Kensington Cochran, Conroy Intern for programming, talks about her experience as a Hood Senior Intern.
What does your internship at the Hood Museum entail?
My job as a Programming Intern is to bring groups of Dartmouth students into the museum that may not otherwise walk in on their own accord, and to design intentional, impactful interactions with the objects in the collection.
Why were you interested in a Hood Museum internship?
Nothing makes me happier than being around art and art people. This internship seemed like the perfect opportunity to spend my senior year engaging with things that bring me joy, while simultaneously allowing me to further develop my art historical skillset.
What is the topic of your Space for Dialogue exhibition and why did you choose it?
The title of my Space for Dialogue exhibition is The Soul Has Bandaged Moments. The exhibition draws on four years of my Neuroscience research on Post Traumatic Stress Disorder, allowing me to explore the complementary processes of art and science. While my research is part of a 70-year long journey to develop a pharmaceutical treatment for PTSD, the artistic process has already proven to reverse the neurochemical symptoms of PTSD. The process of curating this Space for Dialogue was both humbling and inspiring, as I realized that art often solves what science still struggles to explain.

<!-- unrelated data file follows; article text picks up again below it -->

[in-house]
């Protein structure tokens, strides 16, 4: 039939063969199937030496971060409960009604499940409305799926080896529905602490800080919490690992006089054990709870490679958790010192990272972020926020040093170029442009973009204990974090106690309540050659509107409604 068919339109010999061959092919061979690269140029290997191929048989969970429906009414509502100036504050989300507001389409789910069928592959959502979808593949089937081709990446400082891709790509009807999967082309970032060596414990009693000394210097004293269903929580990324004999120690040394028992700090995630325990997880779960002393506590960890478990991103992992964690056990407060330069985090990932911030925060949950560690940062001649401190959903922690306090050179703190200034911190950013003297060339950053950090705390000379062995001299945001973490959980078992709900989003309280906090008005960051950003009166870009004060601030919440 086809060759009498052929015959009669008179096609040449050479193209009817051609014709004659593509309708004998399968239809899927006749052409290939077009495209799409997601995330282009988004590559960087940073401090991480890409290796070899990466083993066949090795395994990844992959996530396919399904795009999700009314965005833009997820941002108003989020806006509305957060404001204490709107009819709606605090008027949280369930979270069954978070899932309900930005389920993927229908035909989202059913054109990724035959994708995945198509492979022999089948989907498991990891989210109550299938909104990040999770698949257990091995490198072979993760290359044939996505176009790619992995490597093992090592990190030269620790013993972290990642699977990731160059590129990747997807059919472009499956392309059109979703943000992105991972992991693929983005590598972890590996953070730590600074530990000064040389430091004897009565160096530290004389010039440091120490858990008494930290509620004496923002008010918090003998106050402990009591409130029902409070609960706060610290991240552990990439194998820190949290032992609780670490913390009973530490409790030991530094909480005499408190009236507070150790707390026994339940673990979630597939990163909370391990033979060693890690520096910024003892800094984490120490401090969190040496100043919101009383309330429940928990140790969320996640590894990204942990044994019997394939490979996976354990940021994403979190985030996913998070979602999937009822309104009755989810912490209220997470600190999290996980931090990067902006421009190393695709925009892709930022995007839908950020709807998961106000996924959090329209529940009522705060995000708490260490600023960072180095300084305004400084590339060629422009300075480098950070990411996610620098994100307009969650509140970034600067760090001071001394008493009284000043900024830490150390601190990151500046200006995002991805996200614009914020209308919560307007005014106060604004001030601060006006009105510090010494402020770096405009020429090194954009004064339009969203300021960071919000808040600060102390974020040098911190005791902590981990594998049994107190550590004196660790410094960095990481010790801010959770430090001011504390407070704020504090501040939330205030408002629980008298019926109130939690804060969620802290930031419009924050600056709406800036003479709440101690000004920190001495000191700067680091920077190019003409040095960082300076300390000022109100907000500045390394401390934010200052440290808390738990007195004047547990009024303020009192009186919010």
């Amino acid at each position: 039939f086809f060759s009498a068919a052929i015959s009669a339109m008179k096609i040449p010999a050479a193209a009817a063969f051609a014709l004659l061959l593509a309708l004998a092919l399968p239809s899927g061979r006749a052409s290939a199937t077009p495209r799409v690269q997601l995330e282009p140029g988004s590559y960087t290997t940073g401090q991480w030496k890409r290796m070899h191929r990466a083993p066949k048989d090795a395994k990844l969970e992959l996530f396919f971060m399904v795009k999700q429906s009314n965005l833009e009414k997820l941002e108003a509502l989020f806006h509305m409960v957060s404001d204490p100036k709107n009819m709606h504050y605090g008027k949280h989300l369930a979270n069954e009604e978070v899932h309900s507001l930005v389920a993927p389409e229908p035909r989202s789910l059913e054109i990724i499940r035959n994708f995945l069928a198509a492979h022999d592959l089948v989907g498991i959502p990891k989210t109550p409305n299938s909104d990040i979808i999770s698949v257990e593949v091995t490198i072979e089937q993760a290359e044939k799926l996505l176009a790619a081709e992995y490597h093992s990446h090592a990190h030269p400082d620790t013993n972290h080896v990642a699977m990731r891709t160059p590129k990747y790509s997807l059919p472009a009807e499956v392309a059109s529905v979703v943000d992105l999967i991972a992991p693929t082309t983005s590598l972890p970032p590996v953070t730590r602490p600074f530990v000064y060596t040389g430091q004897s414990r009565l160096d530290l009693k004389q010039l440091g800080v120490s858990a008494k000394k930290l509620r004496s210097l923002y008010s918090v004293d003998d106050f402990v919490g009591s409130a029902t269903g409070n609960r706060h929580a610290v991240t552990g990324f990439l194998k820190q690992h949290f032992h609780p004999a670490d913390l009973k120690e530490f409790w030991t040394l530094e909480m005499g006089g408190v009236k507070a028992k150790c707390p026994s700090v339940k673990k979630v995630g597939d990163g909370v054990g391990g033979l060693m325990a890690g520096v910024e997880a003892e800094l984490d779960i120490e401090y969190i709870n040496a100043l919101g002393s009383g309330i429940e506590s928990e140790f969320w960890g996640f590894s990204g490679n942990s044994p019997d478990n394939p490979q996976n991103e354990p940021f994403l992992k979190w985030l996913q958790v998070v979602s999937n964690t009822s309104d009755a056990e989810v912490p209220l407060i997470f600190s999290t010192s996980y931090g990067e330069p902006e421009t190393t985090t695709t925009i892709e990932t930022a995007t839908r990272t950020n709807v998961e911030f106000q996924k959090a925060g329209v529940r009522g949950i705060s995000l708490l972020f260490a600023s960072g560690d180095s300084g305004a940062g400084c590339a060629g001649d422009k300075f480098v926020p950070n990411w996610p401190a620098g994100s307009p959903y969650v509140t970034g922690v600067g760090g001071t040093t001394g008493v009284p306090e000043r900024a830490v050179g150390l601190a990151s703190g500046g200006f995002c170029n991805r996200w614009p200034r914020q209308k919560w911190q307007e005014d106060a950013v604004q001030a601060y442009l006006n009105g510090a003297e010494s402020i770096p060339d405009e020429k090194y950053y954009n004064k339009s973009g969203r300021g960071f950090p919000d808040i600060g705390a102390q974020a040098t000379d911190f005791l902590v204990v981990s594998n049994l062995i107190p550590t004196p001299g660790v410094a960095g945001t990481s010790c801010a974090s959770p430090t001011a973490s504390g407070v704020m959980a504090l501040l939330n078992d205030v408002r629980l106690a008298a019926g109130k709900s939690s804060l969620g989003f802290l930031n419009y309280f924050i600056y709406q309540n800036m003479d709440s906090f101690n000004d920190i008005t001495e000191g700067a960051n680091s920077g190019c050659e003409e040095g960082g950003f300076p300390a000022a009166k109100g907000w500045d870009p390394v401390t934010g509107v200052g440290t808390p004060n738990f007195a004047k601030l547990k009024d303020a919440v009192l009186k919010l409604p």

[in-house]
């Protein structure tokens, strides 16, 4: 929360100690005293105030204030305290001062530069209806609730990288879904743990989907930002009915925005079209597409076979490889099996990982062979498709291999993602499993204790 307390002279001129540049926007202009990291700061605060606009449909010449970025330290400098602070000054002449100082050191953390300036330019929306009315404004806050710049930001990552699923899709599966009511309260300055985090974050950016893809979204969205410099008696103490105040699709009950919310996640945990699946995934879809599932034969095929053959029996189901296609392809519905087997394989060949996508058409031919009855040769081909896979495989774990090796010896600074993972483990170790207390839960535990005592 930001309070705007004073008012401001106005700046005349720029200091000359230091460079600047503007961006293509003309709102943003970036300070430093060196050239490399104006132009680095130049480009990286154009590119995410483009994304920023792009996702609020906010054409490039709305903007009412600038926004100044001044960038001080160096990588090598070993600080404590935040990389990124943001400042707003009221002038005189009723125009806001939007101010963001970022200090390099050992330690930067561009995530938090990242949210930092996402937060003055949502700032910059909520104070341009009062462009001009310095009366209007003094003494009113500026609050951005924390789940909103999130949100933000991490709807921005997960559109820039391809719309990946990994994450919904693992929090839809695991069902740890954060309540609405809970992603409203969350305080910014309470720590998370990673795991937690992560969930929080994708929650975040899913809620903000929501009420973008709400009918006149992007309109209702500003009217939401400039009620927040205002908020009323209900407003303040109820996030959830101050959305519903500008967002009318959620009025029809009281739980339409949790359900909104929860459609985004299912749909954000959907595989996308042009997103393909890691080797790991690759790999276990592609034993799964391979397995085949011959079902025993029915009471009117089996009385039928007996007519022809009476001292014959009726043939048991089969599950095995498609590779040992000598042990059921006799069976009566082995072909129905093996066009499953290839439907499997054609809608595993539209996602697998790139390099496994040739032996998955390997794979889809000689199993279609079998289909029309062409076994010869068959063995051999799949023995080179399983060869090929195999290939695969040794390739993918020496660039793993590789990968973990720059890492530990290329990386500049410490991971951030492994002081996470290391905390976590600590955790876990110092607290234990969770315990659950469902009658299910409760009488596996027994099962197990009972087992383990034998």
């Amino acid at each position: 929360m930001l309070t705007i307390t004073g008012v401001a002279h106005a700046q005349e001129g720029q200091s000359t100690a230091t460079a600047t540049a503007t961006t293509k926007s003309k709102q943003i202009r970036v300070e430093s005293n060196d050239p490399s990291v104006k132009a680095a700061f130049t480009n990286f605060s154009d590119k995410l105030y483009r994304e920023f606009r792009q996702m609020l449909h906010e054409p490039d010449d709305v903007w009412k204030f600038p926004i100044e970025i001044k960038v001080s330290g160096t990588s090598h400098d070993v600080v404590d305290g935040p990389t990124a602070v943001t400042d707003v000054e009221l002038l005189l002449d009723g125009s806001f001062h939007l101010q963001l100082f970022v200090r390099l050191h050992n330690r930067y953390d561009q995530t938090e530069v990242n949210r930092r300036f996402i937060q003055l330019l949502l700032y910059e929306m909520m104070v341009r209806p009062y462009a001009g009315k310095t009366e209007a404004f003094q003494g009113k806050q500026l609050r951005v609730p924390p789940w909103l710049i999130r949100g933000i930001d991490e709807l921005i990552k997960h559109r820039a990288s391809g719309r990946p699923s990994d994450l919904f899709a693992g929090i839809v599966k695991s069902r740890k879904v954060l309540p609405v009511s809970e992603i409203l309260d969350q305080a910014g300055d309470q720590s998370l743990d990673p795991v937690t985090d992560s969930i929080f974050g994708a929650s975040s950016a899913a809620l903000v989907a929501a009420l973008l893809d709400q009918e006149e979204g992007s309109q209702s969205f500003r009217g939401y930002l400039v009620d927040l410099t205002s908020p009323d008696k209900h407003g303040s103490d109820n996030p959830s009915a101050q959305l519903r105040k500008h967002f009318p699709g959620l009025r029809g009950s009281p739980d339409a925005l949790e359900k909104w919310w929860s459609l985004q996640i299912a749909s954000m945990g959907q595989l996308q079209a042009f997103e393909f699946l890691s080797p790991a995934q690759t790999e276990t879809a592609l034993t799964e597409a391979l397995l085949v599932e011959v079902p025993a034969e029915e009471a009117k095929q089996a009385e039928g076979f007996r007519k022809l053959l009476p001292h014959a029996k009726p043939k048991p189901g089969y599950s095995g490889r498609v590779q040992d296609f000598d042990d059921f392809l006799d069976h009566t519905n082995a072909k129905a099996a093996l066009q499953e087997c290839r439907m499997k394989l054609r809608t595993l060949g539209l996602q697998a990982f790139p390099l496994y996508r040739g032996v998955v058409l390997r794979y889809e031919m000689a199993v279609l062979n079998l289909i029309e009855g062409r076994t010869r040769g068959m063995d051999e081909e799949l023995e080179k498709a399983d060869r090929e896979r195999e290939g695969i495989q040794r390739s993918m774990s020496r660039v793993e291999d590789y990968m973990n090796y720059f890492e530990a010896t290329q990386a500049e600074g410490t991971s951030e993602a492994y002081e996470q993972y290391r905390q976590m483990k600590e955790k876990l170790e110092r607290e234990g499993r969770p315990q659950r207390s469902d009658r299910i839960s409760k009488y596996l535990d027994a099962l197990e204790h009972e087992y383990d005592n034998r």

What was your first encounter with the Hood Museum?
My first encounter with the old Hood Museum was when I visited Dartmouth's campus as a junior in high school. It has been an amazing opportunity to be a student during the Hood's time of transition and watch the drastic evolution of its curatorial and educational focus during my four years at Dartmouth.
If you could borrow one object from the Hood Museum's collection to display in your home, what would it be?
The Other Shore by Enrique Martínez Celaya. I love his work.
What five words best describe your internship experience at the Hood Museum?
Invigorating, joyful, educational, eye-opening, fulfilling